Rail yard background, from the Library of Congress

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Sounds in Poetry
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The easiest and most important sound pattern in poetry is rhyme. Most verse written before the twentieth century uses a pattern of end rhymes called a "rhyme scheme," which is described in the next paragraph. End rhymes are those that come, well, at the end of lines. Internal rhymes, on the other hand, are rhymes in which at least one of the rhyming words does not end a line. Slant rhymes are almost-rhymes, often with the same consonants but slightly different vowel sounds. For instance, "mood" and "brood" is a plain old rhyme, while "mood" and "good" is a slant rhyme.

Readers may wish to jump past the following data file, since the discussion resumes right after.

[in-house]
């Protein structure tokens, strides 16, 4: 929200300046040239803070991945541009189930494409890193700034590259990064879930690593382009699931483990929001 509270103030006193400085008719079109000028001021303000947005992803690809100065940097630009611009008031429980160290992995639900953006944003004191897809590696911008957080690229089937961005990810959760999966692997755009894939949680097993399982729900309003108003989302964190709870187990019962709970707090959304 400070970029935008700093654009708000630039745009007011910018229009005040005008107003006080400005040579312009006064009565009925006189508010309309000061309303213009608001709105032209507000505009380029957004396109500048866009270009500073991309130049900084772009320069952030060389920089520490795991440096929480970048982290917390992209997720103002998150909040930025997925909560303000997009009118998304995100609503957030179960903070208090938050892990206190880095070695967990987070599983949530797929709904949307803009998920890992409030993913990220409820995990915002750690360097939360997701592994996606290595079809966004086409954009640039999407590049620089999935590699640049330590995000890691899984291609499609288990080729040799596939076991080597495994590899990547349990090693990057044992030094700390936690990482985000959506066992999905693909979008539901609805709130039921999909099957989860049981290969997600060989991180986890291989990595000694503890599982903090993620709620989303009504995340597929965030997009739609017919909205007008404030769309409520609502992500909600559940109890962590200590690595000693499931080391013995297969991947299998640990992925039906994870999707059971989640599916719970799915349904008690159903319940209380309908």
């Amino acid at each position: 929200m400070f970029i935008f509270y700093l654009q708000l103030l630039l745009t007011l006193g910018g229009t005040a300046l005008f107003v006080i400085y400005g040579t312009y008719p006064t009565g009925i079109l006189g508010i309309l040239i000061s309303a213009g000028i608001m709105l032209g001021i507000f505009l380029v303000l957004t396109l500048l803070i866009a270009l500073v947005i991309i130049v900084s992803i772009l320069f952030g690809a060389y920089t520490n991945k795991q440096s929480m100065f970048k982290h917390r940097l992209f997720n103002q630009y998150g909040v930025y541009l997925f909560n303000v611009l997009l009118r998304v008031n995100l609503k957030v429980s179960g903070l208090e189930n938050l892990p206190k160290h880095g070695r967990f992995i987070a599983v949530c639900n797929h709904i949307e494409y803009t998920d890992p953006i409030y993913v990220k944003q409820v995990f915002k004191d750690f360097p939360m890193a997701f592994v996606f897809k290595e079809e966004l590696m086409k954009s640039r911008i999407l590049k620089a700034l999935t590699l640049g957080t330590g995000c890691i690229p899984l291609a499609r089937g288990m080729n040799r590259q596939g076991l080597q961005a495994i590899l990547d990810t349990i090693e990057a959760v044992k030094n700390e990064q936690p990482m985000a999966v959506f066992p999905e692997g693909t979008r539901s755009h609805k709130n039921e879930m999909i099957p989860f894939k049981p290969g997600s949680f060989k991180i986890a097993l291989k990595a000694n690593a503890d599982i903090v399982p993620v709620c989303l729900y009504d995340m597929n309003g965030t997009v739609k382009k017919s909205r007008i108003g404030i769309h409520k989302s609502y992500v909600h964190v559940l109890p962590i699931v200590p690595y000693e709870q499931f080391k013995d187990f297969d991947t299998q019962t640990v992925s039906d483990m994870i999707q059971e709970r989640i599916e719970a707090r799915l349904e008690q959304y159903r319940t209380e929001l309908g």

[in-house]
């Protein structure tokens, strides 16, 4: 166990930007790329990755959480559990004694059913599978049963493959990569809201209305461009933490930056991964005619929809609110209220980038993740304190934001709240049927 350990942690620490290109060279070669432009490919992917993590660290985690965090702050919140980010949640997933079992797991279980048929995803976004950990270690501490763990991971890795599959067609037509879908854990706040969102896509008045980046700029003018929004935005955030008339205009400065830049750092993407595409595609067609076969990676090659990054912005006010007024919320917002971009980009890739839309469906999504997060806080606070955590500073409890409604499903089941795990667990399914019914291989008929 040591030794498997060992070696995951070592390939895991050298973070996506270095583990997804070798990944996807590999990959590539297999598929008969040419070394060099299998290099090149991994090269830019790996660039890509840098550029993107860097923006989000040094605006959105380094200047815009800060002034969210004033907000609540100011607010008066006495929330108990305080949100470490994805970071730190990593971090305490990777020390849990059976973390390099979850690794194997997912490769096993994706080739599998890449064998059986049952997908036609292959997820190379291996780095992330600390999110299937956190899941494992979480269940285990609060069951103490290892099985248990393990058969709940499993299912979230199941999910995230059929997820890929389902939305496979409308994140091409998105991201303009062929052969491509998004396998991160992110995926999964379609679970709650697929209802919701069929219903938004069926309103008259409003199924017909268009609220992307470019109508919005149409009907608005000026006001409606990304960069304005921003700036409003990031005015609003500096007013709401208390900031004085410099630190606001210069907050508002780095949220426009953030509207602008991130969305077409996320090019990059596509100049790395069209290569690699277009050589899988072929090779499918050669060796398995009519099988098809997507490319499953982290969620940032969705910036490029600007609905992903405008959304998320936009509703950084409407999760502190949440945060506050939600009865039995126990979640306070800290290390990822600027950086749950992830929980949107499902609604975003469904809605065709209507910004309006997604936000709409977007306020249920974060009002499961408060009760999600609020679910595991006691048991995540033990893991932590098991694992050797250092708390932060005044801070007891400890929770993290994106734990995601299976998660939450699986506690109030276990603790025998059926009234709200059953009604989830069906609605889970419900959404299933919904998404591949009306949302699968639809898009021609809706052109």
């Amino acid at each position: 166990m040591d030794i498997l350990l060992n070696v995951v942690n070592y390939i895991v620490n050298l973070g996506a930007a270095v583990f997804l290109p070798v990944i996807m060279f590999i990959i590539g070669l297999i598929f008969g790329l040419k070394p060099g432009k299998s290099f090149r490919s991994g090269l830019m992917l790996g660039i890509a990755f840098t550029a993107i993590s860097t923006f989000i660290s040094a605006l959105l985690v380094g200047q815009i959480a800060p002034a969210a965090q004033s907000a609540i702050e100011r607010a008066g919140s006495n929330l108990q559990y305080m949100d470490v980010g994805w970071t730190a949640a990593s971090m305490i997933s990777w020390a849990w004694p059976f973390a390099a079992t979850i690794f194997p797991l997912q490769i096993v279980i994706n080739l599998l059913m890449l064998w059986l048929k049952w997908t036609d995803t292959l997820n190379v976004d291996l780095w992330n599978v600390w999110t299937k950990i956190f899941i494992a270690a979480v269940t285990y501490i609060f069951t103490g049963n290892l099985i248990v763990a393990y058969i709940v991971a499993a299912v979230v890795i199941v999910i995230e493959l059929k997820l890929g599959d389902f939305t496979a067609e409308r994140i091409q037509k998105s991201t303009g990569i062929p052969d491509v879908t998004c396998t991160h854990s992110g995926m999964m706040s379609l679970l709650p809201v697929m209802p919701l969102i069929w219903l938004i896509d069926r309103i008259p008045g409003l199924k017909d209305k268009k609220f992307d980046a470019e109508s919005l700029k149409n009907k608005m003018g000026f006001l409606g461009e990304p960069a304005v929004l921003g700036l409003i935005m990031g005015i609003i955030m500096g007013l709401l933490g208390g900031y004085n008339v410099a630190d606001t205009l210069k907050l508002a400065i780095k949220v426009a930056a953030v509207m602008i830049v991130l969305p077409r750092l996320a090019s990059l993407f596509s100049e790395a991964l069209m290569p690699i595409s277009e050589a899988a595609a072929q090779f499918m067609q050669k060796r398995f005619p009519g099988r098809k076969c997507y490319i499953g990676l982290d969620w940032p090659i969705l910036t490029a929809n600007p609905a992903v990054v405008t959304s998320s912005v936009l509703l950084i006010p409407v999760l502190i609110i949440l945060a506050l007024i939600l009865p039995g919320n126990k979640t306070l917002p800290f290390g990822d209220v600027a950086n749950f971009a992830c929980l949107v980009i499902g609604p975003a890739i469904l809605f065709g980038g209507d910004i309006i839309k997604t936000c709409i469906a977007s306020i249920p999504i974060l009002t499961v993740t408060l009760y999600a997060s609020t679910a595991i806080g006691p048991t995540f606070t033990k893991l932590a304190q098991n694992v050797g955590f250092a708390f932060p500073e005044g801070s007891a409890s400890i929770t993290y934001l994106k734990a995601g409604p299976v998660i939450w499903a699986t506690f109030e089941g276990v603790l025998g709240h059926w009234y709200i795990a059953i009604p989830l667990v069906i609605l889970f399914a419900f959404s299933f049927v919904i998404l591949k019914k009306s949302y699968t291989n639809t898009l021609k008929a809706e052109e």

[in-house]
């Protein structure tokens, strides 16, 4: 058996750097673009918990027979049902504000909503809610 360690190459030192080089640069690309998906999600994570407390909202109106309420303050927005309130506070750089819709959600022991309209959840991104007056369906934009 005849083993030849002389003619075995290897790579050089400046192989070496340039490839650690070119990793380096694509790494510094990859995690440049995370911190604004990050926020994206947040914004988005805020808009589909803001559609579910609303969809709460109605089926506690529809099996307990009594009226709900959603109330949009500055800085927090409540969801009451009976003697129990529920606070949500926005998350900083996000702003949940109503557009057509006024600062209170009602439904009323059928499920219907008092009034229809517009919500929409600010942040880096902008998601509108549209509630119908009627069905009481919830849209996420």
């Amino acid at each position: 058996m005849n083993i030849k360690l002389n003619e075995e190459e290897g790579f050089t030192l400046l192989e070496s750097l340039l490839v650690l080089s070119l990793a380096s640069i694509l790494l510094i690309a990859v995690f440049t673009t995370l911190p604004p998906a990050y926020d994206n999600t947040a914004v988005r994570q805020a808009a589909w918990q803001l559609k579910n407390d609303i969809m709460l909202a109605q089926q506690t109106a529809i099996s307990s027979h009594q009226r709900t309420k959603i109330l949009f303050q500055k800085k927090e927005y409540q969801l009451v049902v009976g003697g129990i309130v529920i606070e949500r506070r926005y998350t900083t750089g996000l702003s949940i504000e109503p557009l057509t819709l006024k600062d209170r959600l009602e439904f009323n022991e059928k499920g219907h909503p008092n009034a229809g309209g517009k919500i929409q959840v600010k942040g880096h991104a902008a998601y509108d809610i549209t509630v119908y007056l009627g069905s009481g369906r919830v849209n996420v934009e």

The rhyme scheme of a poem is written in small letters, with "a" signifying the first end rhyme sound, "b" the second, and so on. A space between letters stands for a stanza break. If the notation is typewritten, the scheme is generally italicized. Thus, the rhyme scheme of a Shakespearean sonnet is written ababcdcdefefgg, while that of a quatrain-based poem might be abab cdcd efef . . . . The ellipsis (". . .") signifies a repeating pattern, as it does in mathematical notation.

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